We all experience some degree of limitation with regards to our mobility at some stage of our lives. It can be as simple as a broken limb, surgery, or back ache that requires us to use crutches, a walking stick or even a wheelchair.
We briefly experience how frustrating it is to access our environment such as getting into our favourite coffee shop, getting out of the car, using the shower and walking any distance.
These are everyday frustrations for a person with disability. Even walking down the main street to go shopping can be fraught with problems as the pavements can be uneven, access to some shops have steps and the doorways may not be wide enough to access with a wheelchair.
The Building Code of Australia (BCA) specifies the design requirements applicable to new building work to provide access to people with disabilities. Particular reference is made to continuous accessible paths of travel and circulation spaces for people who use wheelchairs, access and facilities for people with ambulatory disabilities and access for people with sensory disabilities.
Some modifications you may have observed around our local area are ramps, railings and handrails, wider doors, auditory warning at pedestrian crossings, automated door openings, adapted door handles and small ramps at entrances.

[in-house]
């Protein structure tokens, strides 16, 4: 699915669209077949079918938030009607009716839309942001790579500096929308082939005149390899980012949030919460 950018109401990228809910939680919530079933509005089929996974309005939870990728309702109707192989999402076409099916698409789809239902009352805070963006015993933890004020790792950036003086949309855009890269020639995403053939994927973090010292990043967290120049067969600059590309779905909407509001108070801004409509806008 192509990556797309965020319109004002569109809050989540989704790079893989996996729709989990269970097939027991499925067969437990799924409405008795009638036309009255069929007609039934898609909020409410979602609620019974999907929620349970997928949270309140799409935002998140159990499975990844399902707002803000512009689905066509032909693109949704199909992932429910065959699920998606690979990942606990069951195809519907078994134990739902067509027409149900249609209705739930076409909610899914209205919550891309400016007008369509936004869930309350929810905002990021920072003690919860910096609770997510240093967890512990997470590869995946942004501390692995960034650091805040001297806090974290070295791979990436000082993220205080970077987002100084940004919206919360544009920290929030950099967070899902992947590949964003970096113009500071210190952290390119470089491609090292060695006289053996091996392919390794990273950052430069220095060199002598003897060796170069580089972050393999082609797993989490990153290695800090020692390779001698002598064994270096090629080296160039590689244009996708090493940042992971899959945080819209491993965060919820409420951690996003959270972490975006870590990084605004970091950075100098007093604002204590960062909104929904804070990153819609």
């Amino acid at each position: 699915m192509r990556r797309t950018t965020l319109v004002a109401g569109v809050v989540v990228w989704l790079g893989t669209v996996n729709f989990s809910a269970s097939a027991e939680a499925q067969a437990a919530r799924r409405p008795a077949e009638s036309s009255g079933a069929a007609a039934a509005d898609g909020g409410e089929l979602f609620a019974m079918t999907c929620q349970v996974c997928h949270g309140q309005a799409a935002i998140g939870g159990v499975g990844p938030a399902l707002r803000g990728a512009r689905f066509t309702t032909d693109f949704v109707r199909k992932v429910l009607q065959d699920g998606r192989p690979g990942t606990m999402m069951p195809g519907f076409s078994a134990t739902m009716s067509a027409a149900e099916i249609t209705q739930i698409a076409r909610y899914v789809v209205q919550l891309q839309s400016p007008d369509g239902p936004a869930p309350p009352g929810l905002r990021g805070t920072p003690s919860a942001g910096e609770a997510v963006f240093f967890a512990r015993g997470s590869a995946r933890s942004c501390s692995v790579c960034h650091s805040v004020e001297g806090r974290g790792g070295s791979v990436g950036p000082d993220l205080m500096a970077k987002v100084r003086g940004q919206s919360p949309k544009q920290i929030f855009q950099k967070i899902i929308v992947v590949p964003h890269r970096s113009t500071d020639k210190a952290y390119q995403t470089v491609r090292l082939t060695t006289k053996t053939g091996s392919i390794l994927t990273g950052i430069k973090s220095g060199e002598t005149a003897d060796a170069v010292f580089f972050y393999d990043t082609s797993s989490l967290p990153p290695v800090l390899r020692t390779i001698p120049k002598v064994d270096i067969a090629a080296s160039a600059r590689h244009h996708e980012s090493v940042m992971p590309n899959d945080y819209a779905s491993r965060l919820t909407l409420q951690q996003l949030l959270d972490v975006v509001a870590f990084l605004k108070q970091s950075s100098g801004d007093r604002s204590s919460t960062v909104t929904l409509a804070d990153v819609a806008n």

Other modifications include visual indicators on glass doorways, and tactile ground surface indicators to warn people with visual impairments that they are approaching a hazardous situation.
In reference to our built up environment, it should be barrier free and adapted to fulfil the needs of all people equally. All people with a disability or limited mobility should be able to commute between home, work and other destinations without having to navigate dangerous obstructions.
- Interchange Australia provides a range of services for people with disability. For more information go to www.interchangeau.org, www.facebook.com/interchangeau or 1300 112 334.